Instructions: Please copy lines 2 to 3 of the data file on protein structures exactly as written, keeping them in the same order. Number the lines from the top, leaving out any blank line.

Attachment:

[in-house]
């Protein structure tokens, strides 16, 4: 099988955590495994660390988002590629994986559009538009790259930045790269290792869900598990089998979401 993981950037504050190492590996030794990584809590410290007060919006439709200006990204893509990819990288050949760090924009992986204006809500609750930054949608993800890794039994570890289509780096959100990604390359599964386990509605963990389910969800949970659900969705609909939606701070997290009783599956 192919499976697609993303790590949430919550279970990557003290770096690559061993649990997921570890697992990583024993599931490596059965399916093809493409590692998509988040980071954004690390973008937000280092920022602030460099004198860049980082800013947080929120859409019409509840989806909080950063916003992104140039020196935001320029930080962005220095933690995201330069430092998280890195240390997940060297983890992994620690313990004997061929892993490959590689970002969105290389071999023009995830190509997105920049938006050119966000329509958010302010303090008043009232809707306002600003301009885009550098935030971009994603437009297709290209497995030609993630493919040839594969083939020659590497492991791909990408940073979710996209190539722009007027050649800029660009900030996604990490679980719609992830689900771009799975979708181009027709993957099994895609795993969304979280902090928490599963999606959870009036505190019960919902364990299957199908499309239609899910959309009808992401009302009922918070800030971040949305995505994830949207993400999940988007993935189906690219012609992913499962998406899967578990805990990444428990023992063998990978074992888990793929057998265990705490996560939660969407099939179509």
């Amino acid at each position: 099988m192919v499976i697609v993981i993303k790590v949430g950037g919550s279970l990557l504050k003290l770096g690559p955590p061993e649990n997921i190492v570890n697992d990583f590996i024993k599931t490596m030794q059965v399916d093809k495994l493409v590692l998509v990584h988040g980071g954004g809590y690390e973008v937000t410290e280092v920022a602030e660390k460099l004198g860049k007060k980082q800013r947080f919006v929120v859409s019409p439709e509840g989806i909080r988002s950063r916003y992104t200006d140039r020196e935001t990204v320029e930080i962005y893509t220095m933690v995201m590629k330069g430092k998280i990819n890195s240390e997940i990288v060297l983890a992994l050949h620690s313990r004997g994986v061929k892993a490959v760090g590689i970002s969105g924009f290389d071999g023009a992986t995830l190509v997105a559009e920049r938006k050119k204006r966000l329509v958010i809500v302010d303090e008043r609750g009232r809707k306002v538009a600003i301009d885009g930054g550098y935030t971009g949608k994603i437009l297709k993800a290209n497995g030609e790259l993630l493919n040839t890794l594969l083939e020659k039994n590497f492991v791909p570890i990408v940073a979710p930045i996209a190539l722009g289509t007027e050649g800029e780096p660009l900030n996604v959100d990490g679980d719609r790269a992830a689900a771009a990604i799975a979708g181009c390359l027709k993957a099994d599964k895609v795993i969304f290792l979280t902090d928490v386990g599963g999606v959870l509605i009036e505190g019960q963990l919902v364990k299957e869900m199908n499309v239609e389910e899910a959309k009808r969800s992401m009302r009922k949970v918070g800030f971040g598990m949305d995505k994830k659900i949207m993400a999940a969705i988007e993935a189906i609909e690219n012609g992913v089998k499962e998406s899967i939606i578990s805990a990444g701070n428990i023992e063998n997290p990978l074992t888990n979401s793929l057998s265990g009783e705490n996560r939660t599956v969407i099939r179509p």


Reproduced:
């Protein structure tokens, strides 16, 4: 099988955590495994660390988002590629994986559009538009790259930045790269290792869900598990089998979401 993981950037504050190492590996030794990584809590410290007060919006439709200006990204893509990819990288050949760090924009992986204006809500609750930054949608993800890794039994570890289509780096959100990604390359599964386990509605963990389910969800949970659900969705609909939606701070997290009783599956 192919499976697609993303790590949430919550279970990557003290770096690559061993649990997921570890697992990583024993599931490596059965399916093809493409590692998509988040980071954004690390973008937000280092920022602030460099004198860049980082800013947080929120859409019409509840989806909080950063916003992104140039020196935001320029930080962005220095933690995201330069430092998280890195240390997940060297983890992994620690313990004997061929892993490959590689970002969105290389071999023009995830190509997105920049938006050119966000329509958010302010303090008043009232809707306002600003301009885009550098935030971009994603437009297709290209497995030609993630493919040839594969083939020659590497492991791909990408940073979710996209190539722009007027050649800029660009900030996604990490679980719609992830689900771009799975979708181009027709993957099994895609795993969304979280902090928490599963999606959870009036505190019960919902364990299957199908499309239609899910959309009808992401009302009922918070800030971040949305995505994830949207993400999940988007993935189906690219012609992913499962998406899967578990805990990444428990023992063998990978074992888990793929057998265990705490996560939660969407099939179509």
């Amino acid at each position: 099988m192919v499976i697609v993981i993303k790590v949430g950037g919550s279970l990557l504050k003290l770096g690559p955590p061993e649990n997921i190492v570890n697992d990583f590996i024993k599931t490596m030794q059965v399916d093809k495994l493409v590692l998509v990584h988040g980071g954004g809590y690390e973008v937000t410290e280092v920022a602030e660390k460099l004198g860049k007060k980082q800013r947080f919006v929120v859409s019409p439709e509840g989806i909080r988002s950063r916003y992104t200006d140039r020196e935001t990204v320029e930080i962005y893509t220095m933690v995201m590629k330069g430092k998280i990819n890195s240390e997940i990288v060297l983890a992994l050949h620690s313990r004997g994986v061929k892993a490959v760090g590689i970002s969105g924009f290389d071999g023009a992986t995830l190509v997105a559009e920049r938006k050119k204006r966000l329509v958010i809500v302010d303090e008043r609750g009232r809707k306002v538009a600003i301009d885009g930054g550098y935030t971009g949608k994603i437009l297709k993800a290209n497995g030609e790259l993630l493919n040839t890794l594969l083939e020659k039994n590497f492991v791909p570890i990408v940073a979710p930045i996209a190539l722009g289509t007027e050649g800029e780096p660009l900030n996604v959100d990490g679980d719609r790269a992830a689900a771009a990604i799975a979708g181009c390359l027709k993957a099994d599964k895609v795993i969304f290792l979280t902090d928490v386990g599963g999606v959870l509605i009036e505190g019960q963990l919902v364990k299957e869900m199908n499309v239609e389910e899910a959309k009808r969800s992401m009302r009922k949970v918070g800030f971040g598990m949305d995505k994830k659900i949207m993400a999940a969705i988007e993935a189906i609909e690219n012609g992913v089998k499962e998406s899967i939606i578990s805990a990444g701070n428990i023992e063998n997290p990978l074992t888990n979401s793929l057998s265990g009783e705490n996560r939660t599956v969407i099939r179509p």